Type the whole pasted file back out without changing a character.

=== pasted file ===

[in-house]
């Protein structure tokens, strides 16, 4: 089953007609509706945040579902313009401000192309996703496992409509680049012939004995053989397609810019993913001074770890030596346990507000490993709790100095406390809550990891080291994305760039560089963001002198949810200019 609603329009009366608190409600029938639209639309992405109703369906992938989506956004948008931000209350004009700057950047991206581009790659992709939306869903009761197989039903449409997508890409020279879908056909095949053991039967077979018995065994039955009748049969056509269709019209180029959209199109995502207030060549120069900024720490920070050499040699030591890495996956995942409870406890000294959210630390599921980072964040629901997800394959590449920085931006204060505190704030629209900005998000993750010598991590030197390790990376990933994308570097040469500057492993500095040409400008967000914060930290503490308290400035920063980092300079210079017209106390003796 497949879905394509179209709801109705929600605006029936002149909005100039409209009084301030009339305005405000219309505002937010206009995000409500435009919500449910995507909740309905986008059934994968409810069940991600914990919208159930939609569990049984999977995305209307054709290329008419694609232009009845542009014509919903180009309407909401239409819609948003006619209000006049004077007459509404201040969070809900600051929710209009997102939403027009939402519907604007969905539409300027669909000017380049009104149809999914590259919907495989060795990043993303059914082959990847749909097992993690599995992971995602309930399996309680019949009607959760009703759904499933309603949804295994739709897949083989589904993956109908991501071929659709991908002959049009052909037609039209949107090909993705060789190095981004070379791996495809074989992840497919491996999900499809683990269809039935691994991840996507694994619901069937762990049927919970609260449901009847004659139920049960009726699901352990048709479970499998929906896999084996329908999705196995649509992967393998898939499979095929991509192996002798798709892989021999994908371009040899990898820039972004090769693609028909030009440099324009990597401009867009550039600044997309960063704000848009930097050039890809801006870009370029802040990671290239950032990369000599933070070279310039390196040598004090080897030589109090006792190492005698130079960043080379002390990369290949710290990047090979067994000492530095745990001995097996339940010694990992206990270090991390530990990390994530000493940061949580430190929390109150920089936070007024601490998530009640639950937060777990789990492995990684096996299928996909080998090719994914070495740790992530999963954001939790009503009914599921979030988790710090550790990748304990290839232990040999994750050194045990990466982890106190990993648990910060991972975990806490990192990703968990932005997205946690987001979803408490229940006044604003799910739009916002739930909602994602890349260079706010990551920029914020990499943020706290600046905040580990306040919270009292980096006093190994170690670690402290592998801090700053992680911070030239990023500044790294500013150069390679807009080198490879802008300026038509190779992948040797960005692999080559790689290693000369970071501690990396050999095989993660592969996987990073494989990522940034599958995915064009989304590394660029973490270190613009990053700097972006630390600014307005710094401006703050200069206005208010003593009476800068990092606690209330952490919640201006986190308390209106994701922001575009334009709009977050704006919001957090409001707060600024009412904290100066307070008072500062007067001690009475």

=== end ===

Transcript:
[in-house]
């Protein structure tokens, strides 16, 4: 089953007609509706945040579902313009401000192309996703496992409509680049012939004995053989397609810019993913001074770890030596346990507000490993709790100095406390809550990891080291994305760039560089963001002198949810200019 609603329009009366608190409600029938639209639309992405109703369906992938989506956004948008931000209350004009700057950047991206581009790659992709939306869903009761197989039903449409997508890409020279879908056909095949053991039967077979018995065994039955009748049969056509269709019209180029959209199109995502207030060549120069900024720490920070050499040699030591890495996956995942409870406890000294959210630390599921980072964040629901997800394959590449920085931006204060505190704030629209900005998000993750010598991590030197390790990376990933994308570097040469500057492993500095040409400008967000914060930290503490308290400035920063980092300079210079017209106390003796 497949879905394509179209709801109705929600605006029936002149909005100039409209009084301030009339305005405000219309505002937010206009995000409500435009919500449910995507909740309905986008059934994968409810069940991600914990919208159930939609569990049984999977995305209307054709290329008419694609232009009845542009014509919903180009309407909401239409819609948003006619209000006049004077007459509404201040969070809900600051929710209009997102939403027009939402519907604007969905539409300027669909000017380049009104149809999914590259919907495989060795990043993303059914082959990847749909097992993690599995992971995602309930399996309680019949009607959760009703759904499933309603949804295994739709897949083989589904993956109908991501071929659709991908002959049009052909037609039209949107090909993705060789190095981004070379791996495809074989992840497919491996999900499809683990269809039935691994991840996507694994619901069937762990049927919970609260449901009847004659139920049960009726699901352990048709479970499998929906896999084996329908999705196995649509992967393998898939499979095929991509192996002798798709892989021999994908371009040899990898820039972004090769693609028909030009440099324009990597401009867009550039600044997309960063704000848009930097050039890809801006870009370029802040990671290239950032990369000599933070070279310039390196040598004090080897030589109090006792190492005698130079960043080379002390990369290949710290990047090979067994000492530095745990001995097996339940010694990992206990270090991390530990990390994530000493940061949580430190929390109150920089936070007024601490998530009640639950937060777990789990492995990684096996299928996909080998090719994914070495740790992530999963954001939790009503009914599921979030988790710090550790990748304990290839232990040999994750050194045990990466982890106190990993648990910060991972975990806490990192990703968990932005997205946690987001979803408490229940006044604003799910739009916002739930909602994602890349260079706010990551920029914020990499943020706290600046905040580990306040919270009292980096006093190994170690670690402290592998801090700053992680911070030239990023500044790294500013150069390679807009080198490879802008300026038509190779992948040797960005692999080559790689290693000369970071501690990396050999095989993660592969996987990073494989990522940034599958995915064009989304590394660029973490270190613009990053700097972006630390600014307005710094401006703050200069206005208010003593009476800068990092606690209330952490919640201006986190308390209106994701922001575009334009709009977050704006919001957090409001707060600024009412904290100066307070008072500062007067001690009475």